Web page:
Authors: Melissa Wagner*, University of Oklahoma
Topics: Climatology and Meteorology, Hazards, Risks, and Disasters, Physical Geography
Keywords: Drought, Spatial Analysis, Tribal Nation, R, Hydrology
Session Type: Paper
Start / End Time: 2:40 PM / 4:20 PM
Room: Napoleon B1, Sheraton 3rd Floor
Presentation File: No File Uploaded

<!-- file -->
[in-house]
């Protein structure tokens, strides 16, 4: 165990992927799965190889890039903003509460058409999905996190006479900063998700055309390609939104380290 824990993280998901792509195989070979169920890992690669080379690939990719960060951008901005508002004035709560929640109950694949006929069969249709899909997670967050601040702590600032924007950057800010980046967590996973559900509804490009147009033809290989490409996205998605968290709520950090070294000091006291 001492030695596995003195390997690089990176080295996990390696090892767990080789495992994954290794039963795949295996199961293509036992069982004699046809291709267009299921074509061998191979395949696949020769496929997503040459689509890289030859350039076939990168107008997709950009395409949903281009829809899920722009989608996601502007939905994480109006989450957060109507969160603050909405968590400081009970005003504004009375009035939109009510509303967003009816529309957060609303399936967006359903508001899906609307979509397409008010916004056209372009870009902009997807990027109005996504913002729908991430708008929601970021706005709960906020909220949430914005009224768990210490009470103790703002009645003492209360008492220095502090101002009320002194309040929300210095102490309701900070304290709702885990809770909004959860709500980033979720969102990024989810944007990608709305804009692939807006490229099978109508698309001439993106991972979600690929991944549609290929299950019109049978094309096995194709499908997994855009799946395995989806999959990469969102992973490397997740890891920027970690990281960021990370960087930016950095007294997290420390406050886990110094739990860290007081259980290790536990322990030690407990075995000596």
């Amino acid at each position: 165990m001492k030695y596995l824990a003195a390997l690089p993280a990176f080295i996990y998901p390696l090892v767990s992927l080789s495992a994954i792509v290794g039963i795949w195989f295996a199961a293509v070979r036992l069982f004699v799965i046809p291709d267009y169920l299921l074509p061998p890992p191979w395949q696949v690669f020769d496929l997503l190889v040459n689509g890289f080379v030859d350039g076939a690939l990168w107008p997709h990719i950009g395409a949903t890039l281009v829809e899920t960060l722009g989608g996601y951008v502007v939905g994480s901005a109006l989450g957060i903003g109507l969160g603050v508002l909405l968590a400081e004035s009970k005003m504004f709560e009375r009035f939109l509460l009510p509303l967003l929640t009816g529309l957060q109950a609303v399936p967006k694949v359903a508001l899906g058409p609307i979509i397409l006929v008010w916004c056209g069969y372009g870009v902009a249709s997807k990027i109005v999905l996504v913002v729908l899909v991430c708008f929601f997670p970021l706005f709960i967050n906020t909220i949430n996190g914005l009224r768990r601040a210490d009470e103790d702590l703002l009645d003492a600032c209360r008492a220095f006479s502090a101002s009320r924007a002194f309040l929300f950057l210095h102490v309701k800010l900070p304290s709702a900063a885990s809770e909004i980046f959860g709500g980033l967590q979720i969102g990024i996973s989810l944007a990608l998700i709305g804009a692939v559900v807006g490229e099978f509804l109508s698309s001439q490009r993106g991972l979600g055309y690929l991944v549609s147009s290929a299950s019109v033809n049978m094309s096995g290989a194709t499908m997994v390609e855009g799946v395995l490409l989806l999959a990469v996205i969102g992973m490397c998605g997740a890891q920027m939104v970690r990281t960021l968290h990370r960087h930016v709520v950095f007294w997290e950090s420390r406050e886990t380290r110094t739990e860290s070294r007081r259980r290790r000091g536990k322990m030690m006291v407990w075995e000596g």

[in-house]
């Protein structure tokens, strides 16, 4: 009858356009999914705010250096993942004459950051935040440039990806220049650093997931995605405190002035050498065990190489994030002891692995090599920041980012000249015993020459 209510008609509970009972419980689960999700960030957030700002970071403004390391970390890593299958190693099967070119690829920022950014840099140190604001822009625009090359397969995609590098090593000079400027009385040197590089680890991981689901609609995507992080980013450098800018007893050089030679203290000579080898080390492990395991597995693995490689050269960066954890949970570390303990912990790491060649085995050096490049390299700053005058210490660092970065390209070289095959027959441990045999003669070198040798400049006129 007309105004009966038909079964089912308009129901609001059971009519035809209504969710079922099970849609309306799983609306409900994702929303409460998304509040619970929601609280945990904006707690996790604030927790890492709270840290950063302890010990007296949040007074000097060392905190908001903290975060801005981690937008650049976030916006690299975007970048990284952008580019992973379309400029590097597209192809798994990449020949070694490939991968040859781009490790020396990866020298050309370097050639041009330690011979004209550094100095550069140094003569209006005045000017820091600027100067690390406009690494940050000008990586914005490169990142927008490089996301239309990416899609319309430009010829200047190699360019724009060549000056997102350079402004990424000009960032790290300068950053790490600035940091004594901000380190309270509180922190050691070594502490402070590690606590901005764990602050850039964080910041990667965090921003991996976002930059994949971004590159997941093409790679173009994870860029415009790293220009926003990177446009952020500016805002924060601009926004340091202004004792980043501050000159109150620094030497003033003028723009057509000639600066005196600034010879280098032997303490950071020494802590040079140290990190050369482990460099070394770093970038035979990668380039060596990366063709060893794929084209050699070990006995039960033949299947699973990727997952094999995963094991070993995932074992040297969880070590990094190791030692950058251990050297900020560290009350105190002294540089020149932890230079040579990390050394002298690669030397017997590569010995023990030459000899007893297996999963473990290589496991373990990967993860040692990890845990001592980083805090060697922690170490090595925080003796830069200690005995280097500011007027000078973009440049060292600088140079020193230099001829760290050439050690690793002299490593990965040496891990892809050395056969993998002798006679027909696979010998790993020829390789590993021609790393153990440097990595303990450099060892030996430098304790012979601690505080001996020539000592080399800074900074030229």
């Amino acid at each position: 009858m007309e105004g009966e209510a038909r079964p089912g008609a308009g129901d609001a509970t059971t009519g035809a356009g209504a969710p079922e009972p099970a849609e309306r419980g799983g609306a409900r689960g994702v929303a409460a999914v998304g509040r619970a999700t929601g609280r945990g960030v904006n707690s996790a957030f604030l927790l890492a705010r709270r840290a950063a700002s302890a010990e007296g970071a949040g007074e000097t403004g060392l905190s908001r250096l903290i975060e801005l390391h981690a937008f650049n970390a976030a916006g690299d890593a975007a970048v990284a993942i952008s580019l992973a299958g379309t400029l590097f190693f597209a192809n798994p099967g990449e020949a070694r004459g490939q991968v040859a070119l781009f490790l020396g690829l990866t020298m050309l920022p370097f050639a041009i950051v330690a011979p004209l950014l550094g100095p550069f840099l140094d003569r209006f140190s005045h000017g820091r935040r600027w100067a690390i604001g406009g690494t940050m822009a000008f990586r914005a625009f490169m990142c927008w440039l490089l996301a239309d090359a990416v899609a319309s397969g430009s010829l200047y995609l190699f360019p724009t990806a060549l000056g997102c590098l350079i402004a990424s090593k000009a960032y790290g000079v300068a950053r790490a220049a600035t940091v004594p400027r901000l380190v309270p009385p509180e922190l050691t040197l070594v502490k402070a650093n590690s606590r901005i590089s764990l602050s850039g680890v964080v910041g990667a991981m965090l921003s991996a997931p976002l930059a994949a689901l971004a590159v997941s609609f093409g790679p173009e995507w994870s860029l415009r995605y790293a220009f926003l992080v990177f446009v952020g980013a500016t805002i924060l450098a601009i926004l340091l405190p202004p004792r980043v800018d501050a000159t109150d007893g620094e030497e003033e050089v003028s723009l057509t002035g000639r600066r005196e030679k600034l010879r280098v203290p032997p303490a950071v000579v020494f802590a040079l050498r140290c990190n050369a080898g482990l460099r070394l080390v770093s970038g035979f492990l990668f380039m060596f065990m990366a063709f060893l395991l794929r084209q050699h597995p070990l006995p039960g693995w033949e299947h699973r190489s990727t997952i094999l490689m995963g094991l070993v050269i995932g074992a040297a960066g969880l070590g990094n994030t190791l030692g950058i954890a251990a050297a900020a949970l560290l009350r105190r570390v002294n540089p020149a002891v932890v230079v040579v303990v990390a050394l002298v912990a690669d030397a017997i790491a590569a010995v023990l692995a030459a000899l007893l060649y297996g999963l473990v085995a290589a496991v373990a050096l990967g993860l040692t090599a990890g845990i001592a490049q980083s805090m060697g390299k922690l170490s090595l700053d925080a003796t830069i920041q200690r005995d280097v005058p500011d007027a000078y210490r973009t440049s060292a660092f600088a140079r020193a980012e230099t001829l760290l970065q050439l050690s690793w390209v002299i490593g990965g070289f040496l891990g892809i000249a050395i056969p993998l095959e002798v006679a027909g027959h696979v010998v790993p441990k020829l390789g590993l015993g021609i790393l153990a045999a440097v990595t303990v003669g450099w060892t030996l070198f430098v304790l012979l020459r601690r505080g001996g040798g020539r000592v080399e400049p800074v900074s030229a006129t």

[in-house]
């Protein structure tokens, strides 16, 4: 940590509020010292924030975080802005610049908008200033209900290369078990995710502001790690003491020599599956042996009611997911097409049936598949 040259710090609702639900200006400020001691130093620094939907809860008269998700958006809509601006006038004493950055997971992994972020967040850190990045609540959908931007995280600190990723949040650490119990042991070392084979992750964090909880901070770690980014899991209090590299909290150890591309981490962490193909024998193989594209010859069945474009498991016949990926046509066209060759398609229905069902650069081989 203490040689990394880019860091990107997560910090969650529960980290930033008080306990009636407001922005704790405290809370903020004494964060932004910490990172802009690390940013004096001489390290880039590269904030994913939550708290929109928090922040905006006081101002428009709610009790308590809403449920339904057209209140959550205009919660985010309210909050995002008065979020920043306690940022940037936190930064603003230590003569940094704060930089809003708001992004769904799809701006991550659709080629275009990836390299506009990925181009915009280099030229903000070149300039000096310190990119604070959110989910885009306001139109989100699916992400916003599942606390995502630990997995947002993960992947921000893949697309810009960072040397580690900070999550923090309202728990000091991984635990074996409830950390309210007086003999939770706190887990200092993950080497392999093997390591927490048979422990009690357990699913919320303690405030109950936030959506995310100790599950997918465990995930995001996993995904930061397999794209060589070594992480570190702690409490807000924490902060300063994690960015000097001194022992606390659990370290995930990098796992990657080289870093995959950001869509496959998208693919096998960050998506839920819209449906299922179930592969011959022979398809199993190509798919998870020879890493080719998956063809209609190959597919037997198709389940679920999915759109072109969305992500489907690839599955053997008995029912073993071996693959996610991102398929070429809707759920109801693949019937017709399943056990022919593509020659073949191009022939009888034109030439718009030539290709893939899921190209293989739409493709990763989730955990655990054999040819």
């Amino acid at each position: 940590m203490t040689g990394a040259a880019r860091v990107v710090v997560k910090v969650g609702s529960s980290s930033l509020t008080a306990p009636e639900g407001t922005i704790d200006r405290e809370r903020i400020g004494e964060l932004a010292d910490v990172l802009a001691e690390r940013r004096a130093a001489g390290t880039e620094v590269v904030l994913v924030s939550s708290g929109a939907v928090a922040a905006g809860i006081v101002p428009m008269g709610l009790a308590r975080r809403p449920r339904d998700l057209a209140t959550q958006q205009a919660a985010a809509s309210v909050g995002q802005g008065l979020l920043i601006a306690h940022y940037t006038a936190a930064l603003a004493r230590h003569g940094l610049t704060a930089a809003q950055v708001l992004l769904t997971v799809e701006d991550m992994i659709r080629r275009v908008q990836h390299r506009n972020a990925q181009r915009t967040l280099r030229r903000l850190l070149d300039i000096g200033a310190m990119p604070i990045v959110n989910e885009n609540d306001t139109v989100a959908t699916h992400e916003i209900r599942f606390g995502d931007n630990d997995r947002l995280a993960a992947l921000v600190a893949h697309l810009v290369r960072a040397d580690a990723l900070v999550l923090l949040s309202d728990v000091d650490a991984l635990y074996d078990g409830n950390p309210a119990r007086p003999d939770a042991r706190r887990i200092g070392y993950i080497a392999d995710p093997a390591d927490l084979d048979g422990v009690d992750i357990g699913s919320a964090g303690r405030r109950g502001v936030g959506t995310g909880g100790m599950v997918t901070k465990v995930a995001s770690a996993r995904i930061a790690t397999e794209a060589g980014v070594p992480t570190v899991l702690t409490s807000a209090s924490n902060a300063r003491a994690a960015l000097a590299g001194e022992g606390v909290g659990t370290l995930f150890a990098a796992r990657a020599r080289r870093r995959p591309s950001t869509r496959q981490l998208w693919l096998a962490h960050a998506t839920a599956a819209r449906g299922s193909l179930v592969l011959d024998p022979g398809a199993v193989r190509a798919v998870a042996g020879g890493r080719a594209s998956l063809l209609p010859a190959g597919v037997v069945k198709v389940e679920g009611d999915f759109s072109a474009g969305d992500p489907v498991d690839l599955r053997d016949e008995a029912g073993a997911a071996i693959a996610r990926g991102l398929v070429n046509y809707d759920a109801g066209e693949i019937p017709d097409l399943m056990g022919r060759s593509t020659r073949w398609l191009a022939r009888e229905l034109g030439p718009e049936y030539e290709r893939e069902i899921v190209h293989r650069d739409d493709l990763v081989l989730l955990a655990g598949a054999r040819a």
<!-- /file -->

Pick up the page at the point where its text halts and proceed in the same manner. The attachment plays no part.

Drought is one of the most devastating natural disasters we experience in the United States, and these events can cost state and local governments billions of dollars each year. Unfortunately, drought does not affect all communities equally, and it is difficult to analyze the impacts of drought on a local scale. This study provides a spatial analysis of the hydrologic impacts within the tribal boundaries of the Chickasaw Nation in south central Oklahoma. To provide a relatively complete spatial representation of the drought, the Standardized Precipitation Index (SPI) and the Standardized Precipitation Evapotranspiration Index (SPEI) were calculated using daily precipitation, and average daily temperature data from the nineteen Oklahoma Mesonet stations within the tribal nation. This data was then interpolated over one-, three-, and twelve-month time scales across the region. These results were compared to river discharge, lake levels, and ground water time series at different locations across the study area to give a better representation of the hydrologic impacts during periods of drought. In addition, this project investigated any discrepancies between drought indices and the hydrologic variables. Finally, we assessed if these are simply spatial differences or are there seasonal elements to these variances. This research will be used to provide a crucial awareness of the unique impacts of drought, and contribute to the Chickasaw Nation’s Drought Contingency Plan to assist in the preparations for this natural hazard in the future.